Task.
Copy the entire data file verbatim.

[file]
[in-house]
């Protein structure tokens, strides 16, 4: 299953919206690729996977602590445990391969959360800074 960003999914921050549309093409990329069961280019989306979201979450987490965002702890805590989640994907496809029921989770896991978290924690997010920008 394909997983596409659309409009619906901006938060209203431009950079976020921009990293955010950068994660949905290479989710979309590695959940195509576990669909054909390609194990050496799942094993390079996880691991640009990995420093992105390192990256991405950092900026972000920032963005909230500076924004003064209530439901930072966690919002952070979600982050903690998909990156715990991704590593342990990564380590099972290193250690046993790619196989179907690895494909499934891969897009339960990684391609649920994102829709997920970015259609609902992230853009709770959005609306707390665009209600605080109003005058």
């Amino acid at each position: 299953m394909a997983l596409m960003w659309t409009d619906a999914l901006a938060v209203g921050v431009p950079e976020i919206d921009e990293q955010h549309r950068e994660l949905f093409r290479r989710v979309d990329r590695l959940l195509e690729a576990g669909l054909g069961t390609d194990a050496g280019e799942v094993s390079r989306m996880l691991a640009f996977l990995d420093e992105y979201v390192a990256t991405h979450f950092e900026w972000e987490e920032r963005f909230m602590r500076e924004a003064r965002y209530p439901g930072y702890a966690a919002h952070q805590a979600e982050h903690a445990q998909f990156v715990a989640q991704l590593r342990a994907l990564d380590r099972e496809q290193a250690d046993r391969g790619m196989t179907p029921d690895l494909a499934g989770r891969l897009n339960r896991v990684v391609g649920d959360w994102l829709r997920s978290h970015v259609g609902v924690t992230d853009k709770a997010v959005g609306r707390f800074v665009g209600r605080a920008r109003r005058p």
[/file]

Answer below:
[in-house]
């Protein structure tokens, strides 16, 4: 299953919206690729996977602590445990391969959360800074 960003999914921050549309093409990329069961280019989306979201979450987490965002702890805590989640994907496809029921989770896991978290924690997010920008 394909997983596409659309409009619906901006938060209203431009950079976020921009990293955010950068994660949905290479989710979309590695959940195509576990669909054909390609194990050496799942094993390079996880691991640009990995420093992105390192990256991405950092900026972000920032963005909230500076924004003064209530439901930072966690919002952070979600982050903690998909990156715990991704590593342990990564380590099972290193250690046993790619196989179907690895494909499934891969897009339960990684391609649920994102829709997920970015259609609902992230853009709770959005609306707390665009209600605080109003005058």
């Amino acid at each position: 299953m394909a997983l596409m960003w659309t409009d619906a999914l901006a938060v209203g921050v431009p950079e976020i919206d921009e990293q955010h549309r950068e994660l949905f093409r290479r989710v979309d990329r590695l959940l195509e690729a576990g669909l054909g069961t390609d194990a050496g280019e799942v094993s390079r989306m996880l691991a640009f996977l990995d420093e992105y979201v390192a990256t991405h979450f950092e900026w972000e987490e920032r963005f909230m602590r500076e924004a003064r965002y209530p439901g930072y702890a966690a919002h952070q805590a979600e982050h903690a445990q998909f990156v715990a989640q991704l590593r342990a994907l990564d380590r099972e496809q290193a250690d046993r391969g790619m196989t179907p029921d690895l494909a499934g989770r891969l897009n339960r896991v990684v391609g649920d959360w994102l829709r997920s978290h970015v259609g609902v924690t992230d853009k709770a997010v959005g609306r707390f800074v665009g209600r605080a920008r109003r005058p």